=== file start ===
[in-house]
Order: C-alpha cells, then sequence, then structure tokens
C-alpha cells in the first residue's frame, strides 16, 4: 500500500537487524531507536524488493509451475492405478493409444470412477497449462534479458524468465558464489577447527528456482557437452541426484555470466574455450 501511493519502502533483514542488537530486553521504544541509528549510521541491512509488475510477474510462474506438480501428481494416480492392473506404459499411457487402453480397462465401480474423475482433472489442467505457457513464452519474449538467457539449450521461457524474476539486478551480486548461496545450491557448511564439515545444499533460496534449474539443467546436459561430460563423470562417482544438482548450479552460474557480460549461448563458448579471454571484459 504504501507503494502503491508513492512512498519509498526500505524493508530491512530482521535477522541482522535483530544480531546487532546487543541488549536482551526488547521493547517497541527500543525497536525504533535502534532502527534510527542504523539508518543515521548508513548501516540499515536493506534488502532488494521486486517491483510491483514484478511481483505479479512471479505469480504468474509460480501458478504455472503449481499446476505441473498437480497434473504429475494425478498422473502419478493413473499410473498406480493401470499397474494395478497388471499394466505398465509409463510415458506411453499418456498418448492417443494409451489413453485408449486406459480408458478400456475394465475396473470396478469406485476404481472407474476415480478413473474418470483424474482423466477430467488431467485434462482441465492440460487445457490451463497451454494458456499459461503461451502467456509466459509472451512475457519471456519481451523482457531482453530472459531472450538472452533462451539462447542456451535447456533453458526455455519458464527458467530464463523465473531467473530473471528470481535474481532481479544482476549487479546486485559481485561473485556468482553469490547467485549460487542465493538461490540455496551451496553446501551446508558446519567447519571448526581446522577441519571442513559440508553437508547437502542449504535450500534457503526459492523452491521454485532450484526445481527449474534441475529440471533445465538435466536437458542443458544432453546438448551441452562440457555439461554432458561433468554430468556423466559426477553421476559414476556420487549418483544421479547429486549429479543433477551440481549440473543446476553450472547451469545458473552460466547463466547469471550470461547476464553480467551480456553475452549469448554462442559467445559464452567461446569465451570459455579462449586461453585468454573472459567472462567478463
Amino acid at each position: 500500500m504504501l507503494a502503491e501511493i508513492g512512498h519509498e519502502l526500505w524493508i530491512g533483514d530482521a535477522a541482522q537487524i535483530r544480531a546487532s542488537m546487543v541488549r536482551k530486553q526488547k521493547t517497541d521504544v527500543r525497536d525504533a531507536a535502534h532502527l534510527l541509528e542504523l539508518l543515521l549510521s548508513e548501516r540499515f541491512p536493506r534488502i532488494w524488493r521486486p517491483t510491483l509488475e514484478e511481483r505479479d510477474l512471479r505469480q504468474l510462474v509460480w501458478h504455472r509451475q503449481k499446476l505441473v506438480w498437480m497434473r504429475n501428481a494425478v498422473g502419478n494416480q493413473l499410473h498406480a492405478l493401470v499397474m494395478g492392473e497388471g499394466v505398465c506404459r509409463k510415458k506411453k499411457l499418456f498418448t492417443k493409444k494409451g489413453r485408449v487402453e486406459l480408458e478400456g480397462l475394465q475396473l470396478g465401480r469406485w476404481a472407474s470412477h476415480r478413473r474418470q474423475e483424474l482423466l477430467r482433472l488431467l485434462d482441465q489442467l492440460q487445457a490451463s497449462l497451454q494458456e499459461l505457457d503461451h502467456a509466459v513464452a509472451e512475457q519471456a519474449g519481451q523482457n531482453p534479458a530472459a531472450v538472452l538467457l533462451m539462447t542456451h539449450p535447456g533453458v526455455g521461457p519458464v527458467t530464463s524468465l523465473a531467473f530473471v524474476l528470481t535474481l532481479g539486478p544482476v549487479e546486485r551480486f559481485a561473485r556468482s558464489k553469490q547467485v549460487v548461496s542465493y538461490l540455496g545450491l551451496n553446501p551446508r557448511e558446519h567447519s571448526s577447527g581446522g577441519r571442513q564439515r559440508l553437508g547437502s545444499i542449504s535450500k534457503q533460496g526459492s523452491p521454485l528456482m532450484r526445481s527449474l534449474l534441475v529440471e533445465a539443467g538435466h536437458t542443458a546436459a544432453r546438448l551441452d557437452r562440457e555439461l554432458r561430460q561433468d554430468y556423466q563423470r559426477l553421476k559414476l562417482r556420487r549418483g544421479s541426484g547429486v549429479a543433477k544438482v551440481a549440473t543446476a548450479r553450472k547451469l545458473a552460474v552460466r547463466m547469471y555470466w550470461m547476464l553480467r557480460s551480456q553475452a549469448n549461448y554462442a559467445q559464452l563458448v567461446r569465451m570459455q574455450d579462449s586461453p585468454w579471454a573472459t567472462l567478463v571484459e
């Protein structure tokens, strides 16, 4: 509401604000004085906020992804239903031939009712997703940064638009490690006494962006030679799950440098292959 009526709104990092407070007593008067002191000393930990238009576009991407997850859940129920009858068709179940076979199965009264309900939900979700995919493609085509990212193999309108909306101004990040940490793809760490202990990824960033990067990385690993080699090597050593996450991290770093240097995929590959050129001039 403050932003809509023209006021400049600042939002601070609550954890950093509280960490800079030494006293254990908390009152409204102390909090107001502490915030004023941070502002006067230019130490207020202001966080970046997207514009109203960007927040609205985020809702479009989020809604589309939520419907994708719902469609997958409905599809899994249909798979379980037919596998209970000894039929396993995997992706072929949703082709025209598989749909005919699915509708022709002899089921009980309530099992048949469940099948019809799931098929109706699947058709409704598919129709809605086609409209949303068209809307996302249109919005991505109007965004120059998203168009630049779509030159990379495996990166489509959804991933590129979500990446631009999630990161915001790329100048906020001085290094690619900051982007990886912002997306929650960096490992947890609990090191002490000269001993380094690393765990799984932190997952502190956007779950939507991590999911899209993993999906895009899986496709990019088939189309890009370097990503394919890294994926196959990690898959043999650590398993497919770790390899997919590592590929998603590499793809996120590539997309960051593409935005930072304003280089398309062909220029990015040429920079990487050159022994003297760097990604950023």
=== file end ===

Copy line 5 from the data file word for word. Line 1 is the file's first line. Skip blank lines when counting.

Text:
């Protein structure tokens, strides 16, 4: 509401604000004085906020992804239903031939009712997703940064638009490690006494962006030679799950440098292959 009526709104990092407070007593008067002191000393930990238009576009991407997850859940129920009858068709179940076979199965009264309900939900979700995919493609085509990212193999309108909306101004990040940490793809760490202990990824960033990067990385690993080699090597050593996450991290770093240097995929590959050129001039 403050932003809509023209006021400049600042939002601070609550954890950093509280960490800079030494006293254990908390009152409204102390909090107001502490915030004023941070502002006067230019130490207020202001966080970046997207514009109203960007927040609205985020809702479009989020809604589309939520419907994708719902469609997958409905599809899994249909798979379980037919596998209970000894039929396993995997992706072929949703082709025209598989749909005919699915509708022709002899089921009980309530099992048949469940099948019809799931098929109706699947058709409704598919129709809605086609409209949303068209809307996302249109919005991505109007965004120059998203168009630049779509030159990379495996990166489509959804991933590129979500990446631009999630990161915001790329100048906020001085290094690619900051982007990886912002997306929650960096490992947890609990090191002490000269001993380094690393765990799984932190997952502190956007779950939507991590999911899209993993999906895009899986496709990019088939189309890009370097990503394919890294994926196959990690898959043999650590398993497919770790390899997919590592590929998603590499793809996120590539997309960051593409935005930072304003280089398309062909220029990015040429920079990487050159022994003297760097990604950023």